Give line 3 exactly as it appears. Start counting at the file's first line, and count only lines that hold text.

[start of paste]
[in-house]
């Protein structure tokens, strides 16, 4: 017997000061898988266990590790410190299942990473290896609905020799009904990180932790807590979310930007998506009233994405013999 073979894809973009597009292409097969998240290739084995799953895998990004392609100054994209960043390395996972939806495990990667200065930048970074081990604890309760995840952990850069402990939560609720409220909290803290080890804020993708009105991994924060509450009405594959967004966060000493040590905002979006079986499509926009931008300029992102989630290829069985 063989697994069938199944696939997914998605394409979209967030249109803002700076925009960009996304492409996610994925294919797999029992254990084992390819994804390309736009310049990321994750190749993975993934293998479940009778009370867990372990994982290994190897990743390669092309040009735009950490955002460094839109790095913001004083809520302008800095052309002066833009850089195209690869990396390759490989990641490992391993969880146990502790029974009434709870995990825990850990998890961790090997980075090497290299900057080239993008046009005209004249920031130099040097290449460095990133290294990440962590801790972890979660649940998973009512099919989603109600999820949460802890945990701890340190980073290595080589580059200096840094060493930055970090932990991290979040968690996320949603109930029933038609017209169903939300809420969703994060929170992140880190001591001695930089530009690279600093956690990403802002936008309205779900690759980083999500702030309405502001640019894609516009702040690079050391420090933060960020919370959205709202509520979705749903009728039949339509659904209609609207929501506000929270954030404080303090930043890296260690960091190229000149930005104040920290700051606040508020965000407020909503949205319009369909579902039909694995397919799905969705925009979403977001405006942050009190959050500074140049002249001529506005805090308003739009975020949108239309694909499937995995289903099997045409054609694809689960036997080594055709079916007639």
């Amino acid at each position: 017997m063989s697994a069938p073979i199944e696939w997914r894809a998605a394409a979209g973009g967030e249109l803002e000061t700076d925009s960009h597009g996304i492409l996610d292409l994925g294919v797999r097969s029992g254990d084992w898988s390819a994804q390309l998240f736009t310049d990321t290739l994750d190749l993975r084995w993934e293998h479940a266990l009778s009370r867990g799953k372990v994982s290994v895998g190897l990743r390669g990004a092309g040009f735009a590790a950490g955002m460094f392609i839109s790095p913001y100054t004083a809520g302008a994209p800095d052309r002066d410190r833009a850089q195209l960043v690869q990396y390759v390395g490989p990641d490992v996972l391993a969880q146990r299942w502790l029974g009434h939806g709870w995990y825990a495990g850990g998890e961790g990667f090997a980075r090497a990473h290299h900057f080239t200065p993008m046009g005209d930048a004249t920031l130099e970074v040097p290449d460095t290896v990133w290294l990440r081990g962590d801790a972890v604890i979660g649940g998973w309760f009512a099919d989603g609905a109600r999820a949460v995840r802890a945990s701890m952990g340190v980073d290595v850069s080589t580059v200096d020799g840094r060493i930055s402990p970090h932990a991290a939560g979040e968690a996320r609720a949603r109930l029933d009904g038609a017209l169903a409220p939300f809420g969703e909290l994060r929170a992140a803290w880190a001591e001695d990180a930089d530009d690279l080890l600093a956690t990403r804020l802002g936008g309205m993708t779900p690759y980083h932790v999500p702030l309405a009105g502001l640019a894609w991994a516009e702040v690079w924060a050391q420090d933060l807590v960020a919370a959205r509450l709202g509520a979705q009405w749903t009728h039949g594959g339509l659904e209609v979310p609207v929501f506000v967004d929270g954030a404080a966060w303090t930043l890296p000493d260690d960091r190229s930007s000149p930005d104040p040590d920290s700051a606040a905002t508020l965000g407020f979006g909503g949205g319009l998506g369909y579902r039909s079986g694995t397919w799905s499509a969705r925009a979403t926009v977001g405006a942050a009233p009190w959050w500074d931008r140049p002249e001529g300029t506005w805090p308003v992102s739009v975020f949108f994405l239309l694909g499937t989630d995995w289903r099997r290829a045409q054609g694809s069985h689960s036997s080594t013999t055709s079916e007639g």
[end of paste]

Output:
């Amino acid at each position: 017997m063989s697994a069938p073979i199944e696939w997914r894809a998605a394409a979209g973009g967030e249109l803002e000061t700076d925009s960009h597009g996304i492409l996610d292409l994925g294919v797999r097969s029992g254990d084992w898988s390819a994804q390309l998240f736009t310049d990321t290739l994750d190749l993975r084995w993934e293998h479940a266990l009778s009370r867990g799953k372990v994982s290994v895998g190897l990743r390669g990004a092309g040009f735009a590790a950490g955002m460094f392609i839109s790095p913001y100054t004083a809520g302008a994209p800095d052309r002066d410190r833009a850089q195209l960043v690869q990396y390759v390395g490989p990641d490992v996972l391993a969880q146990r299942w502790l029974g009434h939806g709870w995990y825990a495990g850990g998890e961790g990667f090997a980075r090497a990473h290299h900057f080239t200065p993008m046009g005209d930048a004249t920031l130099e970074v040097p290449d460095t290896v990133w290294l990440r081990g962590d801790a972890v604890i979660g649940g998973w309760f009512a099919d989603g609905a109600r999820a949460v995840r802890a945990s701890m952990g340190v980073d290595v850069s080589t580059v200096d020799g840094r060493i930055s402990p970090h932990a991290a939560g979040e968690a996320r609720a949603r109930l029933d009904g038609a017209l169903a409220p939300f809420g969703e909290l994060r929170a992140a803290w880190a001591e001695d990180a930089d530009d690279l080890l600093a956690t990403r804020l802002g936008g309205m993708t779900p690759y980083h932790v999500p702030l309405a009105g502001l640019a894609w991994a516009e702040v690079w924060a050391q420090d933060l807590v960020a919370a959205r509450l709202g509520a979705q009405w749903t009728h039949g594959g339509l659904e209609v979310p609207v929501f506000v967004d929270g954030a404080a966060w303090t930043l890296p000493d260690d960091r190229s930007s000149p930005d104040p040590d920290s700051a606040a905002t508020l965000g407020f979006g909503g949205g319009l998506g369909y579902r039909s079986g694995t397919w799905s499509a969705r925009a979403t926009v977001g405006a942050a009233p009190w959050w500074d931008r140049p002249e001529g300029t506005w805090p308003v992102s739009v975020f949108f994405l239309l694909g499937t989630d995995w289903r099997r290829a045409q054609g694809s069985h689960s036997s080594t013999t055709s079916e007639g």